“The American Century”. In early 1941, the famous publisher Henry Luce wrote an essay with that title in his then-influential periodical Life Magazine, urging America to enter World War II. The phrase became part of Luce’s legacy and after the War came to signify America’s military, economic, and cultural dominance. Think Rome in the century after Christ’s birth or Britain in the 19th Century.
From 1945-2000, American cultural influence internationally was no less impressive than American militarily or American economic hegemony. It manifested itself in three major areas - Broadway, rock and roll, and movies. The recent deaths of four personages, who heralded the heights in those fields during the 1940’s, 1960’s, and 1980’s, recall The American Century as a cultural phenomenon.
The deaths of Celeste Holm and Joan Roberts recall the era when Broadway was an integral part of the culture America exported. Ms. Holm (“I’m Just A Girl Who Cain’t Say No”) and Ms. Roberts (“Surrey With The Fringe On Top”) were the last surviving stars from the original production of Oklahoma, the 1940’s blockbuster. The two women were part of Oklahoma’s amazing run of over 22oo performances, an unparalleled success at the time (still in the top 25 ever).
Oklahoma marked the groundbreaking first collaboration between Richard Rodgers and Oscar Hammerstein. The show was also a phenomenal success on the West End, became a high school and summer stock standard, and was made into one of the most successful film adaptations of a Broadway play. Over the next two decades, Rodgers and Hammerstein became the Lennon and McCartney of Broadway (or more accurately, Lennon and McCartney became the Rodgers and Hammerstein of rock). They followed Oklahoma with such international hits as Carousel, The King and I, South Pacific, and The Sound of Music.
At the height of the Vietnam War in the summer of 1967, a new rock song filtered through the radio like an intoxicating drug, beckoning young people everywhere, enticing them to come to San Francisco. The song was San Francisco (Wear Some Flowers In Your Hair) and the singer was Scott McKenzie, a winsome young man with a beautiful voice. McKenzie died recently, but his iconic song remains the signature theme of the Summer of Love. It was also featured prominently in the movie Forrest Gump, and sung by Czech protestors during the Prague Spring.
Nor was the song just a “flower power” anthem. Before he died, McKenzie said in an interview, “When we go to Europe, I spend a lot of time in East Germany and talk to people there who tell me how much the music means to them and that it was freedom music to them. They were visited by the secret police, the Stasi, who told them to renounce their membership in fan clubs and stop listening to the music or they’d go to jail…And then in South America, the same thing was true. The music was considered revolution music..For Vietnam vets, it was what kept them going, in a lot of ways, for years, dreaming of coming home. They still come up to me. I carry a bronze star that a vet gave me, a combat patch that a vet gave me. I’ve talked to two POW’s who told me how much it meant to them… I didn’t have any idea I was gonna sing a song that would mean that much to anybody. But I did. And that music is in the hearts of millions of people all over the world, and it represents freedom and dying for freedom, or doing what they thought was right and now they think it’s wrong. It goes very, very deep into our collective psyche”.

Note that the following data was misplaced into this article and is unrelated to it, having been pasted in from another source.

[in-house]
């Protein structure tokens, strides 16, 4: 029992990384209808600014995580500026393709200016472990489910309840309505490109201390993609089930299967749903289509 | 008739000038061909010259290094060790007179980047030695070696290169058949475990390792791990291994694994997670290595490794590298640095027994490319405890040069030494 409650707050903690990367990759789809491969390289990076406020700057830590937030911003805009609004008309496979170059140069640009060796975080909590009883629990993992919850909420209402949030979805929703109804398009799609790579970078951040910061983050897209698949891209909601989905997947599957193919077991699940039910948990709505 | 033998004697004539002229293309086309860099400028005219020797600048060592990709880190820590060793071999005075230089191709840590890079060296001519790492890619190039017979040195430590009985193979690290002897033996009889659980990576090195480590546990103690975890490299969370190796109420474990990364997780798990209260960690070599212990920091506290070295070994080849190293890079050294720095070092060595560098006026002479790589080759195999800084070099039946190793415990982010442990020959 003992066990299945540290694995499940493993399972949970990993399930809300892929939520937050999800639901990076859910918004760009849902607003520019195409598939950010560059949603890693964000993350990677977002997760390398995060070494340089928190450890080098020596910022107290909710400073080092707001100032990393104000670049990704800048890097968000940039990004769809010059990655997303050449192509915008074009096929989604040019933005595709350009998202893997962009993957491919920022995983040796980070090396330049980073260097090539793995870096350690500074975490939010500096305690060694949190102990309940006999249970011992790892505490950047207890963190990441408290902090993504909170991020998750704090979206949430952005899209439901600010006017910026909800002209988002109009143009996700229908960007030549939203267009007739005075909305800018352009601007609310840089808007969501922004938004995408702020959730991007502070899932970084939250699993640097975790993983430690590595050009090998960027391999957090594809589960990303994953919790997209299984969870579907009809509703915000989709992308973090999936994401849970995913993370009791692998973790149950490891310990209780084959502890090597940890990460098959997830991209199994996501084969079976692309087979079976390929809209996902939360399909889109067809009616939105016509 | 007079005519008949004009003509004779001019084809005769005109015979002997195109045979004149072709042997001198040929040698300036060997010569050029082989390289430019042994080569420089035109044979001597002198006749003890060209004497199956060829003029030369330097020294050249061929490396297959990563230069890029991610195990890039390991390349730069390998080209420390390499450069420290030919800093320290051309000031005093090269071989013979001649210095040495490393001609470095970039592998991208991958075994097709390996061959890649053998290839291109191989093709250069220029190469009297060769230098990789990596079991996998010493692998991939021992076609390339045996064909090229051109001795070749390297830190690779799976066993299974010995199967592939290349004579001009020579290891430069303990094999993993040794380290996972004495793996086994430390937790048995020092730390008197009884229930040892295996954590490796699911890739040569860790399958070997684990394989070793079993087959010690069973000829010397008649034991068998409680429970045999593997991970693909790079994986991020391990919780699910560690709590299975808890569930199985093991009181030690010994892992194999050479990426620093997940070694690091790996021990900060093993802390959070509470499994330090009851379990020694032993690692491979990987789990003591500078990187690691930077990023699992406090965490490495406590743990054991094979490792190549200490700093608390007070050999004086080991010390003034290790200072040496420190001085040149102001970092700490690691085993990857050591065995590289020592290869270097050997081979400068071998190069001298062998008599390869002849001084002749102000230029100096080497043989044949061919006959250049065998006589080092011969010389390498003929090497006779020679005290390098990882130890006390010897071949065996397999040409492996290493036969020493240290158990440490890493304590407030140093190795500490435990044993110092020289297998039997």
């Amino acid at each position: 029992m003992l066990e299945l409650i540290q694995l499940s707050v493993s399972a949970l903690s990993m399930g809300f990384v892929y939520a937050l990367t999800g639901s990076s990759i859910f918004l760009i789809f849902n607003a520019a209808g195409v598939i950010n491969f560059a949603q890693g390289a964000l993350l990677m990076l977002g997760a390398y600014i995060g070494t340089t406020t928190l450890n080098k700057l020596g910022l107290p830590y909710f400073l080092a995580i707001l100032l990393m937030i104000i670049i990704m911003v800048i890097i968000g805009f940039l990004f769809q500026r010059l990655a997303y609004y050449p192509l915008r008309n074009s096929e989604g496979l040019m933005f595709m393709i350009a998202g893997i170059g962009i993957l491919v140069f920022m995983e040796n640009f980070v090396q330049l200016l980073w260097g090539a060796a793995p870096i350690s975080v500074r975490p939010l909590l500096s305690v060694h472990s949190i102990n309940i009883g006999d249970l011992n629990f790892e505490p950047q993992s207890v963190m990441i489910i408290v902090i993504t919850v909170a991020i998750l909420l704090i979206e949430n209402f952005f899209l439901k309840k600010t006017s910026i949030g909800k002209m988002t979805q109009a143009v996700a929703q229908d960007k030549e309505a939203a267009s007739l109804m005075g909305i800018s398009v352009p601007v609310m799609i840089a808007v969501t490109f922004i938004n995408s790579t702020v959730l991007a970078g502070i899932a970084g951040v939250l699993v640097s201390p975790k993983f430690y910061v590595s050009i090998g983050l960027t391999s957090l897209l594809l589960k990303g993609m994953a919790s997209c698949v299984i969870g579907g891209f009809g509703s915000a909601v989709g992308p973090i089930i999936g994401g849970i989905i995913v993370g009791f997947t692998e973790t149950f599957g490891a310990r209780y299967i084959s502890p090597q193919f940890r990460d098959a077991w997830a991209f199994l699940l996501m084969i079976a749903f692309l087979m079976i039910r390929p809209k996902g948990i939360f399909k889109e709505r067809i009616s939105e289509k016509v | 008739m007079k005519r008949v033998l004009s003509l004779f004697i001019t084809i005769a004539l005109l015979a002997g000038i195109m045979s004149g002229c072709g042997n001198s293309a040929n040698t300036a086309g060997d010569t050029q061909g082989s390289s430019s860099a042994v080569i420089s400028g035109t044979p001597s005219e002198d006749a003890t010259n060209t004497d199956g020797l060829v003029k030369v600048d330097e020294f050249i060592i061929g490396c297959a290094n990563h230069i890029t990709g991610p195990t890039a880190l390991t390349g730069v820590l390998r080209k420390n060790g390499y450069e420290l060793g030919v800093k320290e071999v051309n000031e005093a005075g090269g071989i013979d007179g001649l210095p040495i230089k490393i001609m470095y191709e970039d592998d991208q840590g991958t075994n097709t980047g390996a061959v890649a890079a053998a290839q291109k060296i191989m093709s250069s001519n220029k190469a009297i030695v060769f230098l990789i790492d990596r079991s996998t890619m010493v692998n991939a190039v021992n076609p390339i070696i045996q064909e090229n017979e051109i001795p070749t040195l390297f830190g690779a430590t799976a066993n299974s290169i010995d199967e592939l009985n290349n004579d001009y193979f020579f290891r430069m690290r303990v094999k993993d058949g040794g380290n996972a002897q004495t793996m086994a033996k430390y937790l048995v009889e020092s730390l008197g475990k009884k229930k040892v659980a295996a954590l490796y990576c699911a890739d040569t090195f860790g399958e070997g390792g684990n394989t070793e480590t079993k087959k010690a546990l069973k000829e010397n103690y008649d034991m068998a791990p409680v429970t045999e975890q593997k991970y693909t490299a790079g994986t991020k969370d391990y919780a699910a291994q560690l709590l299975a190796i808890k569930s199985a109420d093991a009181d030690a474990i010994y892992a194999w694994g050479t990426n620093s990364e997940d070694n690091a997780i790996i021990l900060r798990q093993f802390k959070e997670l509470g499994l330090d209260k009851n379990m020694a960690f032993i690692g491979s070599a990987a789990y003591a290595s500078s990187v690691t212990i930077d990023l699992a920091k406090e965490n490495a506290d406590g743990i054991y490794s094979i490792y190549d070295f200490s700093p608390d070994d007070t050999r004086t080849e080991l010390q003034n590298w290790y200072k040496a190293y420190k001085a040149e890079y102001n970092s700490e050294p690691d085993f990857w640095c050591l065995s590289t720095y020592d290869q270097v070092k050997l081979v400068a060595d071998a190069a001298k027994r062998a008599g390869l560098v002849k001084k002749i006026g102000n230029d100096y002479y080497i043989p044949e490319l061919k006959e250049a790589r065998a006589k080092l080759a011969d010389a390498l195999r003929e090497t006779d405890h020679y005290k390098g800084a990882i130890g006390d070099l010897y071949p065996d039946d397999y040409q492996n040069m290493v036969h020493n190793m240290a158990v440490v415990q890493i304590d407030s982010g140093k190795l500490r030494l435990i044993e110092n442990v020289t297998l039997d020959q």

The day after Scott McKenzie died, film director Tony Scott committed suicide. Scott, an English émigré who started out in British television commercials, specialized in action films when he arrived in Hollywood. His magnum opus was the top-grossing movie of 1986, Top Gun, starring Tom Cruise and Kelly McGillis.
Artistically, Top Gun was not a great movie but it was an important one culturally, because it tapped into the American spirit at the critical juncture between Vietnam and 9/11. The movie captures the mood of a confident, idyllic America as the Cold War is ending. In it, America’s moral authority is unquestioned, the military is glamorous, and there are no evil villains.
As with every successful movie today, Top Gun spawned video games and promoted product placement, especially Ray-Ban sunglasses. The fighter jet stunts, bronzed bodies, and technopop soundtrack made it the perfect American export film and audiences around the world loved it - to the tune of over $150 million. Like Oklahoma and San Francisco (Wear Some Flowers In Your Hair), Top Gun was a prototypical example of America’s postwar cultural influence.
Today, during the presidential campaign concerns have surfaced about American exceptionalism and whether America is still a leader. Our dominance, economically and militarily, is certainly not what it was fifty years ago. Perhaps even our cultural influence has waned internationally.
But to understand what “The American Century” was once about, consider the work of Celeste Holm, Joan Roberts, Scott McKenzie, and Tony Scott.
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